Seventy-five years ago, on June 15, 1946, the United States presented the Baruch Plan to the United Nations with the aim of international control of atomic weapons. The plan did not gain acceptance by the U.N., which resulted in the nuclear arms race between the U.S. and the Soviet Union during the Cold War.
On June 29, 1946, The Ukrainian Weekly ran comments by Bernard M. Baruch, a U.S. member of the U.N. Atomic Energy Commission, for whom the Baruch Plan was named. He served as a trusted advisor to U.S. presidents since the early 20th century, and feared an atomic weapon in the hands of the Soviets. Other comments were provided by Sen. Tom Connally (D-Texas), chairman of the Senate Foreign Relations Committee, and Harold E. Stassen, former governor of Minnesota.
Mr. Baruch, at the U.N. Atomic Energy Commission’s first meeting at Hunter College in New York, stated: “Behind the black portent of the new atomic age lies a hope which, seized upon with faith, can work our salvation. If we fail, then we have damned every man to be the slave of fear. Let us not deceive ourselves. We must elect world peace or world destruction. Science has torn from nature a secret so vast in its potentialities that our minds cower from the terror it creates. Yet terror is not enough to inhibit the use of the atomic bomb. The terror created by the weapons has never stopped man from employing them. For each new weapon, a defense has been produced in time. But now we face a condition in which adequate defense does not exist. Science, which gave us this dread power, shows that it can be made a giant help to humanity, but science does not show us how to prevent its baleful use. So we have been appointed to obviate that peril by finding a meeting of the hearts and minds of our peoples. Only in the will of mankind lies the answer. It is to express this will and make it effective that we have been assembled.”
Sen. Connally, at a meeting of foreign affairs ministers in Paris, stated: “Our interests lie in the general subject of peace and in the hope that we can preserve peace in Europe and prevent involvement in war or having the people of Europe involved. We oppose leaving quarrels over territory and other matters like festering sores to be irritated until they become causes of war. We do not want another Danzig, or a Polish Corridor in the Mediterranean or elsewhere. The United States is unselfishly exerting itself to compose the differences among the nations involved.”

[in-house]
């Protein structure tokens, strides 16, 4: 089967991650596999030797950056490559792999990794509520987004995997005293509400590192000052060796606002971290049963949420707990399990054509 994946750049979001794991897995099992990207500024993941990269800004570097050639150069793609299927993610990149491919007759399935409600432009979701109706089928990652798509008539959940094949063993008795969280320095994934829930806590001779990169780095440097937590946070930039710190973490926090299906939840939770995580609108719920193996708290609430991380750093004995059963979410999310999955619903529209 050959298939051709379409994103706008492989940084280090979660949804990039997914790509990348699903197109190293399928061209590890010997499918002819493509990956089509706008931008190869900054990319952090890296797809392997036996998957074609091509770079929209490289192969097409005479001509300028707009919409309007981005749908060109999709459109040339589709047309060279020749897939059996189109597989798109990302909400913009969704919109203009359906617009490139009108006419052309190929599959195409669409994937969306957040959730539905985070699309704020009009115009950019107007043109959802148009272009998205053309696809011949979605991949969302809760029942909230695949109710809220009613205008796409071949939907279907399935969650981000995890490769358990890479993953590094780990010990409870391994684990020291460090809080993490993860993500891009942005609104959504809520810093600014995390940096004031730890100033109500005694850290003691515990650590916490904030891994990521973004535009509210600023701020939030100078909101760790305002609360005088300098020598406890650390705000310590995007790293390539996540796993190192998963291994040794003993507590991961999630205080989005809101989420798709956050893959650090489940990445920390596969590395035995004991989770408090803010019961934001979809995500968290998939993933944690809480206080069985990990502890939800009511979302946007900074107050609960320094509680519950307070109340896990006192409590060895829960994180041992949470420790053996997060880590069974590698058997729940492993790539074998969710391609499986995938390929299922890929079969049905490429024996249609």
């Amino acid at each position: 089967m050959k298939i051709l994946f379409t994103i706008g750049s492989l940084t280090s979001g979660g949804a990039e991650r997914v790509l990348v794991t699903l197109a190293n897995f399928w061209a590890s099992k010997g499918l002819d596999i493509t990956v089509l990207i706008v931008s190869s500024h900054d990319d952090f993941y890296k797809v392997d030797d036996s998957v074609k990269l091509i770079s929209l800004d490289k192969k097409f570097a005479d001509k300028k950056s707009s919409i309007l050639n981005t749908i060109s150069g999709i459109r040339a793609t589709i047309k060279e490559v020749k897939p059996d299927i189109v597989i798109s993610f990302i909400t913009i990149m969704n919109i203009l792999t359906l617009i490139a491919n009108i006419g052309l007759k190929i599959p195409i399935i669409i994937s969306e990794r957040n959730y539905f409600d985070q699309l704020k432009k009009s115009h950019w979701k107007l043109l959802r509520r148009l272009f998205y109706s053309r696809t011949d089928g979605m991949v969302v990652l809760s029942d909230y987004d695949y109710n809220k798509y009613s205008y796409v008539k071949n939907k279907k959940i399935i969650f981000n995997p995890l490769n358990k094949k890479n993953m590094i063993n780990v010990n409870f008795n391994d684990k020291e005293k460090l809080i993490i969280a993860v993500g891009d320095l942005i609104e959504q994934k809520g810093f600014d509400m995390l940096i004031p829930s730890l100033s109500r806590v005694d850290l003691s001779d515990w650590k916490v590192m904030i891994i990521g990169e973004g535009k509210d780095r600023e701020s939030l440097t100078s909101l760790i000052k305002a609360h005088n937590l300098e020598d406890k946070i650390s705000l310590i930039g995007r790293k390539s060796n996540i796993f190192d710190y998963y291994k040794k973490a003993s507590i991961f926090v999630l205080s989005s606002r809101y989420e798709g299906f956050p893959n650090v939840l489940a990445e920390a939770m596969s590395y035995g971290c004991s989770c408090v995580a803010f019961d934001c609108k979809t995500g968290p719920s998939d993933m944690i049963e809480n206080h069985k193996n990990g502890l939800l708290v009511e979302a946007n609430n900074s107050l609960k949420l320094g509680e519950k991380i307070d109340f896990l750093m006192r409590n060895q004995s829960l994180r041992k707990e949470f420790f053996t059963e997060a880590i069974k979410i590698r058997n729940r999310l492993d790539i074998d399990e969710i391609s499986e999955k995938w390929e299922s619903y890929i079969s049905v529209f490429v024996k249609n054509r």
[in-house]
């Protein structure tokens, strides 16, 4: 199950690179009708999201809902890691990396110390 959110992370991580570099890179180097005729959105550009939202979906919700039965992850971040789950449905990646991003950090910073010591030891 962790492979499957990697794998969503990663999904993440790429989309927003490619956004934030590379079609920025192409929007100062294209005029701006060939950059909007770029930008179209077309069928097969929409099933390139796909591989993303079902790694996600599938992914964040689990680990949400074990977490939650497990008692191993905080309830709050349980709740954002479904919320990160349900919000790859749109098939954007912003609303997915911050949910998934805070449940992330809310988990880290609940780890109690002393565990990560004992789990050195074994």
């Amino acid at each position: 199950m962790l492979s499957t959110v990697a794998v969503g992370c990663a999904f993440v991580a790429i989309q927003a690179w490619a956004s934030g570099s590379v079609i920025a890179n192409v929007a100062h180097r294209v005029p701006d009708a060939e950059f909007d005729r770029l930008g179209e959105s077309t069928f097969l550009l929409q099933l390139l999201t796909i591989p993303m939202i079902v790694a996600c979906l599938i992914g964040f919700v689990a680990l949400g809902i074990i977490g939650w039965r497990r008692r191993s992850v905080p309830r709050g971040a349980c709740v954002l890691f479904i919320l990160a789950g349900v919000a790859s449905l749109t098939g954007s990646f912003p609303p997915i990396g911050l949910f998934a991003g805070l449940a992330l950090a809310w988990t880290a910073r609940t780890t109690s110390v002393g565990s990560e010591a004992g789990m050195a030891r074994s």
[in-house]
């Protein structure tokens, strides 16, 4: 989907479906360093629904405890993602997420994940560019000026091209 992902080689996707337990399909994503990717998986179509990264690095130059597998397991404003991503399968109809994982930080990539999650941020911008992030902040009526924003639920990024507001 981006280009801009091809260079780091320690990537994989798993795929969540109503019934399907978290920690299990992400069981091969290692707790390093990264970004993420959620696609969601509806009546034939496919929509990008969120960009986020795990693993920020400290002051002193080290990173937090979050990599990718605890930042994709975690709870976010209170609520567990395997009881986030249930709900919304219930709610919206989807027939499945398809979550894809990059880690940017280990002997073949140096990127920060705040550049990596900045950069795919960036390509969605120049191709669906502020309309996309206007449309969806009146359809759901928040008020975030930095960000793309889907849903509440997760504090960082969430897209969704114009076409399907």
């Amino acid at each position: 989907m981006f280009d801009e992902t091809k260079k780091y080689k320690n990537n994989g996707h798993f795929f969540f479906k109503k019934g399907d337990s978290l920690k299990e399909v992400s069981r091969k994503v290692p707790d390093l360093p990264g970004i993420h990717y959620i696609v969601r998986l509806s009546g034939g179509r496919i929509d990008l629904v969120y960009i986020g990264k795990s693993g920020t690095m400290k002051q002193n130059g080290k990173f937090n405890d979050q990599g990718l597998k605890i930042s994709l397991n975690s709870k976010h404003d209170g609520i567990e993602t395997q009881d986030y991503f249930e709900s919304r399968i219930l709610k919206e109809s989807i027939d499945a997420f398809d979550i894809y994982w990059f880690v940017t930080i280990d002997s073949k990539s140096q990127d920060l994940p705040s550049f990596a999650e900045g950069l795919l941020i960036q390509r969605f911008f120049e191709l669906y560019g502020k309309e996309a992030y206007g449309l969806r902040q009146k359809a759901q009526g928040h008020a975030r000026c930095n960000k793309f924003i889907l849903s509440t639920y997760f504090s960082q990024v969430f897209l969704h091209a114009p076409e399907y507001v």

Mr. Stassen, in an address to the graduating class at Wellesley College, stated: “The overshadowing problem of our times is the development among nations of the art of living together. This will not be solved easily. The clash of ideologies in the months since the war has demonstrated just how difficult it will be. … There will be those cynics and scoffers who will say that peace is impossible, that the interests of the nations are too diverse; there will be those who declare that reports such as the Baruch report (on atomic energy), coming to grips with the implication of the social and political advances of our times, violate the concept of absolute sovereignty of nations. Nationalistic sovereignty no longer serves the welfare of the peoples of the world. It arose at the same time as the concept of the divine right of kings and is just as outmoded. The time has come for us to do some fresh thinking on how the liberties of the people and their advanced standard of living can be maintained by developing government to serve on a new and higher level.”
Source: “What they say,” The Ukrainian Weekly, June 29, 1946